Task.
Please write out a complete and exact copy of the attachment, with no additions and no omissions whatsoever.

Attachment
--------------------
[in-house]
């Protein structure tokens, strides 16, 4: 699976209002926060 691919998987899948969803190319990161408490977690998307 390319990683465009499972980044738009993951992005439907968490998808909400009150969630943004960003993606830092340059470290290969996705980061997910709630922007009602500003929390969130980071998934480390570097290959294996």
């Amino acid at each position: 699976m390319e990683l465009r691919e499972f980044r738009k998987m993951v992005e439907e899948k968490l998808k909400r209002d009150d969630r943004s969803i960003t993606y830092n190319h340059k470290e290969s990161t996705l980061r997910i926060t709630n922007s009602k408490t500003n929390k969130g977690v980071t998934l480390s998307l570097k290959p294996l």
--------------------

[in-house]
């Protein structure tokens, strides 16, 4: 699976209002926060 691919998987899948969803190319990161408490977690998307 390319990683465009499972980044738009993951992005439907968490998808909400009150969630943004960003993606830092340059470290290969996705980061997910709630922007009602500003929390969130980071998934480390570097290959294996």
């Amino acid at each position: 699976m390319e990683l465009r691919e499972f980044r738009k998987m993951v992005e439907e899948k968490l998808k909400r209002d009150d969630r943004s969803i960003t993606y830092n190319h340059k470290e290969s990161t996705l980061r997910i926060t709630n922007s009602k408490t500003n929390k969130g977690v980071t998934l480390s998307l570097k290959p294996l």